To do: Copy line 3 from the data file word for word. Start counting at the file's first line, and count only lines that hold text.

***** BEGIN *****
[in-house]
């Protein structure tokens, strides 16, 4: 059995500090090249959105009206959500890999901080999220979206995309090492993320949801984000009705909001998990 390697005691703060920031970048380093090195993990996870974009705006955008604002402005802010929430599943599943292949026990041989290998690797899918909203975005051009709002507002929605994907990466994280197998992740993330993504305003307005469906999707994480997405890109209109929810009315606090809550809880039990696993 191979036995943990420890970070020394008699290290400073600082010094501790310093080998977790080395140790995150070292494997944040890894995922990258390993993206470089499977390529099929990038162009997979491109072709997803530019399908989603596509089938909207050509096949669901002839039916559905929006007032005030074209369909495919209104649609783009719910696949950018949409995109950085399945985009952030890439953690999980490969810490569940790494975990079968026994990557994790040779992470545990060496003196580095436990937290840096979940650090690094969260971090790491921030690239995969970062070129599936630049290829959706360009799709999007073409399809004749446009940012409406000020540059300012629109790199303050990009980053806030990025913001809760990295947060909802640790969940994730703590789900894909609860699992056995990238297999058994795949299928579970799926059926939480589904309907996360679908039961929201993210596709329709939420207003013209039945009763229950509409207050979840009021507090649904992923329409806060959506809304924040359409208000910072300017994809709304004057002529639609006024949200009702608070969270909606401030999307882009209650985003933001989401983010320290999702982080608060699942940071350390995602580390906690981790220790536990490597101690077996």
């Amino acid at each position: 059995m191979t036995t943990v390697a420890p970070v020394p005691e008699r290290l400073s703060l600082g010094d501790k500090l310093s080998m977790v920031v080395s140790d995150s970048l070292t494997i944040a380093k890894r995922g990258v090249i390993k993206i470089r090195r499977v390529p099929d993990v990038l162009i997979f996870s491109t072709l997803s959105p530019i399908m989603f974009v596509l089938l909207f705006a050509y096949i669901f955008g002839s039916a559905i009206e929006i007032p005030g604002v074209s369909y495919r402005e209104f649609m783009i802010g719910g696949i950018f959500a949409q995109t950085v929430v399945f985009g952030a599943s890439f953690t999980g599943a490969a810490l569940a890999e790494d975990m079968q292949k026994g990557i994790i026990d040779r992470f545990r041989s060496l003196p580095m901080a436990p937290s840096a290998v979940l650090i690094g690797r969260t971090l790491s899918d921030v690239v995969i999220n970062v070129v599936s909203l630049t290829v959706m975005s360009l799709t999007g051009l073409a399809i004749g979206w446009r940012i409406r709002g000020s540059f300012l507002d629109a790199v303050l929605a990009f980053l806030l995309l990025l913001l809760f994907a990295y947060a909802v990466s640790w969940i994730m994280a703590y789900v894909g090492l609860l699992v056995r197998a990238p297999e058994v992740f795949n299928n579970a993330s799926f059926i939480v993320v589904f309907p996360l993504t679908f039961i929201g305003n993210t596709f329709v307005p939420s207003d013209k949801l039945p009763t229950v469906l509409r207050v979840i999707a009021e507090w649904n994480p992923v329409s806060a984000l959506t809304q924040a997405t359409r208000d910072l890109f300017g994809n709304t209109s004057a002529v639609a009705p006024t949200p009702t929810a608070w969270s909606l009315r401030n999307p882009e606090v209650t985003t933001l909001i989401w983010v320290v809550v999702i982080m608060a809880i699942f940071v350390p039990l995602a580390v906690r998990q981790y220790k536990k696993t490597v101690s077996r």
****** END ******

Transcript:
């Amino acid at each position: 059995m191979t036995t943990v390697a420890p970070v020394p005691e008699r290290l400073s703060l600082g010094d501790k500090l310093s080998m977790v920031v080395s140790d995150s970048l070292t494997i944040a380093k890894r995922g990258v090249i390993k993206i470089r090195r499977v390529p099929d993990v990038l162009i997979f996870s491109t072709l997803s959105p530019i399908m989603f974009v596509l089938l909207f705006a050509y096949i669901f955008g002839s039916a559905i009206e929006i007032p005030g604002v074209s369909y495919r402005e209104f649609m783009i802010g719910g696949i950018f959500a949409q995109t950085v929430v399945f985009g952030a599943s890439f953690t999980g599943a490969a810490l569940a890999e790494d975990m079968q292949k026994g990557i994790i026990d040779r992470f545990r041989s060496l003196p580095m901080a436990p937290s840096a290998v979940l650090i690094g690797r969260t971090l790491s899918d921030v690239v995969i999220n970062v070129v599936s909203l630049t290829v959706m975005s360009l799709t999007g051009l073409a399809i004749g979206w446009r940012i409406r709002g000020s540059f300012l507002d629109a790199v303050l929605a990009f980053l806030l995309l990025l913001l809760f994907a990295y947060a909802v990466s640790w969940i994730m994280a703590y789900v894909g090492l609860l699992v056995r197998a990238p297999e058994v992740f795949n299928n579970a993330s799926f059926i939480v993320v589904f309907p996360l993504t679908f039961i929201g305003n993210t596709f329709v307005p939420s207003d013209k949801l039945p009763t229950v469906l509409r207050v979840i999707a009021e507090w649904n994480p992923v329409s806060a984000l959506t809304q924040a997405t359409r208000d910072l890109f300017g994809n709304t209109s004057a002529v639609a009705p006024t949200p009702t929810a608070w969270s909606l009315r401030n999307p882009e606090v209650t985003t933001l909001i989401w983010v320290v809550v999702i982080m608060a809880i699942f940071v350390p039990l995602a580390v906690r998990q981790y220790k536990k696993t490597v101690s077996r």